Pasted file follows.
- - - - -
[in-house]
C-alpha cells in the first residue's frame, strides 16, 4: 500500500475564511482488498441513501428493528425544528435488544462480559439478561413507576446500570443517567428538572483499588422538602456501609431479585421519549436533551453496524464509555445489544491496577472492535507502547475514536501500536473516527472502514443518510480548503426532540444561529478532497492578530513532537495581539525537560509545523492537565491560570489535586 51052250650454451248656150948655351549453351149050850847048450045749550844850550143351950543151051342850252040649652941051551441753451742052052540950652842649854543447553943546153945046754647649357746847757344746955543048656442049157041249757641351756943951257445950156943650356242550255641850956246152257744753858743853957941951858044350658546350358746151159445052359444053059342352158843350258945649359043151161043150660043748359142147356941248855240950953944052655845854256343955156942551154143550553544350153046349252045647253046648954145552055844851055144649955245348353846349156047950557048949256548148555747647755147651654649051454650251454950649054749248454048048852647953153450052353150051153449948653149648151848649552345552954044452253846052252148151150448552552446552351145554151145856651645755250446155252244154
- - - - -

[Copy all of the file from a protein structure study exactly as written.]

[in-house]
C-alpha cells in the first residue's frame, strides 16, 4: 500500500475564511482488498441513501428493528425544528435488544462480559439478561413507576446500570443517567428538572483499588422538602456501609431479585421519549436533551453496524464509555445489544491496577472492535507502547475514536501500536473516527472502514443518510480548503426532540444561529478532497492578530513532537495581539525537560509545523492537565491560570489535586 51052250650454451248656150948655351549453351149050850847048450045749550844850550143351950543151051342850252040649652941051551441753451742052052540950652842649854543447553943546153945046754647649357746847757344746955543048656442049157041249757641351756943951257445950156943650356242550255641850956246152257744753858743853957941951858044350658546350358746151159445052359444053059342352158843350258945649359043151161043150660043748359142147356941248855240950953944052655845854256343955156942551154143550553544350153046349252045647253046648954145552055844851055144649955245348353846349156047950557048949256548148555747647755147651654649051454650251454950649054749248454048048852647953153450052353150051153449948653149648151848649552345552954044452253846052252148151150448552552446552351145554151145856651645755250446155252244154